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When To Talk To A Lawer

Not every woman who gets pregnant needs a lawyer.  In fact, most pregnant woman can and should think about what color to paint the nursery rather than hunting down the right attorney.    But, there are times when a lawyer can make your life easier.  Lawyers don’t just litigate and take cases to court; lawyers can also help you protect your rights before there is a problem.  This can help you feel confident about your financial future and enjoy your pregnancy instead of worrying about work.

This Belly Scoop is going to help you understand how and when you might want to talk to an employment law attorney, and what you can expect if you do.

First, contacting an attorney does not mean you have to file a case in court.  In fact, depending upon when you contact a lawyer and the particular facts of your situation, most employment law attorneys will not start with litigation.

Some common situations where an attorney can help include:


You just found out your pregnant and you haven’t told anyone at work yet.  You’ve done some research on the internet and know you have rights, but you are not sure your employer is going to provide you with all of the benefits you are entitled to. 

How can a lawyer help?  If you want help communicating with your employer, an attorney can help you draft a letter that will protect your rights and help prevent any retaliation from your employer.  Your employer may never need to know you have an attorney because all correspondence can be in your own name.  Your attorney simply helps you draft the correspondence to ensure it is adequate in protecting your rights.


You requested leave from work because your doctor put you on bed rest during your pregnancy.  Your employer has refused to give you leave stating that you haven’t worked enough hours to qualify for Family and Medical Leave. 

How can a lawyer help?  If you want to try to resolve things without your employer knowing that you’ve contacted an attorney, you might start with an attorney helping you draft a letter in your name requesting leave with the applicable law cited.  If this is unsuccessful or you want your employer to know a lawyer is involved, an attorney can contact your employer directly and explain that you are entitled to leave.  You might also choose to have an attorney write a ‘demand’ letter, essentially telling the employer that you will proceed to litigation if they do not resolve the situation immediately.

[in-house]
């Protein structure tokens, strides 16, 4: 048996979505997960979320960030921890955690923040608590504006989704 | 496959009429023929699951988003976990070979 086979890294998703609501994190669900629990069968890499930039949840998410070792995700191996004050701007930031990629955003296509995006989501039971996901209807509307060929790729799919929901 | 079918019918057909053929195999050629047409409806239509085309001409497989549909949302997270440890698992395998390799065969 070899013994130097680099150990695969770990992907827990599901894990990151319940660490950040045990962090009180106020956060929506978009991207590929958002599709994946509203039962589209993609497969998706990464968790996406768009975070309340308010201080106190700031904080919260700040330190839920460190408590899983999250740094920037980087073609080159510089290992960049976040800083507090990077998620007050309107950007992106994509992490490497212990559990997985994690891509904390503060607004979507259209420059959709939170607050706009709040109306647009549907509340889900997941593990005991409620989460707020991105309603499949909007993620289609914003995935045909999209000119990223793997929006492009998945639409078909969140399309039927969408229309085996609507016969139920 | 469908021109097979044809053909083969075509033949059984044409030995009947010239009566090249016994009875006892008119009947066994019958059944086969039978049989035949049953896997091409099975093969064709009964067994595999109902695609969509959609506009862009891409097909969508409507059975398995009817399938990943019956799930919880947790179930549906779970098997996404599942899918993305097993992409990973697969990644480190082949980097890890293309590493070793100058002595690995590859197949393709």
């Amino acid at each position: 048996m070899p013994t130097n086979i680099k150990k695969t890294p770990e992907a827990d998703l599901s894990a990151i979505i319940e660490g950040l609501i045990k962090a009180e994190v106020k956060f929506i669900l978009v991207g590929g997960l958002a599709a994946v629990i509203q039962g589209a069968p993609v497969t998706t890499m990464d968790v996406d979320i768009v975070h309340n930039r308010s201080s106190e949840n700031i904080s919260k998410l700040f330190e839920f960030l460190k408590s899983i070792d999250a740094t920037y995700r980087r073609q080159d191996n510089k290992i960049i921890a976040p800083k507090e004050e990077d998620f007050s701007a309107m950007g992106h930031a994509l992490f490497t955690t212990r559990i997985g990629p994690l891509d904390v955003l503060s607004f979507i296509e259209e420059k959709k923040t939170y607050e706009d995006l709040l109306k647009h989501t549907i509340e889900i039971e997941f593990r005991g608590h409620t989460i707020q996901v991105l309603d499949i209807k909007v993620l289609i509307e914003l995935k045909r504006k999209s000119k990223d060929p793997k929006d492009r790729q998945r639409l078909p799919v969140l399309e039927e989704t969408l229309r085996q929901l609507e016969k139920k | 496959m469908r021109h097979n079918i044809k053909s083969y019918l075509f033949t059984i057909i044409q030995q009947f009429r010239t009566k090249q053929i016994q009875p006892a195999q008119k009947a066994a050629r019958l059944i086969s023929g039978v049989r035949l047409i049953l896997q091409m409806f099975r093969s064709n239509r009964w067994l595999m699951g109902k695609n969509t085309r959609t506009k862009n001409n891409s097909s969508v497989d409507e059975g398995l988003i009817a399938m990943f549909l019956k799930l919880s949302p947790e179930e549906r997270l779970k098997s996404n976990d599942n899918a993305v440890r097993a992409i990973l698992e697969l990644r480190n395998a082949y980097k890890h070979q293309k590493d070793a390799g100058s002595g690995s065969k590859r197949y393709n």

You can choose the tone you want to express to your employer.  You may choose not to threaten litigation at this point, especially if you hope to keep your job and want a friendly relationship with your supervisor and colleagues.  On the other hand, you may decide that threatening litigation is the only way to get your employer to act lawfully.  The right attorney will counsel you and act according to your wishes. 


You informed your employer of your pregnancy and two months later you were demoted or transferred to a less desirable position.

How can a lawyer help?  Even in this situation, most employment law attorneys will not start by filing a lawsuit.  Rather, they will write a ‘demand letter.’  Essentially, this letter tells your employer that they need to fully correct the situation (this may include paying you money for your lost income, emotional distress, and attorneys’ fees) or you will file a lawsuit.  If your employer fails to respond, it may be time to file a suit in court. 


Other situations where a lawyer can help include:  your doctor has placed you on light duty and you need to negotiate a reasonable accommodation for your pregnancy; you want to negotiate for an alternate work schedule that your employer is not legally required to give you without jeopardizing your current position at work; or you simply want to educate yourself about your rights so you can plan for your pregnancy and the birth of your child.

In any event, don’t be afraid to contact an attorney and ask questions.  Ask what services an attorney can provide and how much those services will cost.  Make sure you feel comfortable with your attorney and that you feel they understand your situation.

To contact an attorney who focuses primarily on helping pregnant women atwork, visit or call Attorney Sarah B. Schlehr directly at (310) 492-5757.

This Belly Scoop has been sponsored by Ms. Pregnancy Lawyer, Sarah B. Schlehr!


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Sarah Schlehr, your pregnancy lawyer






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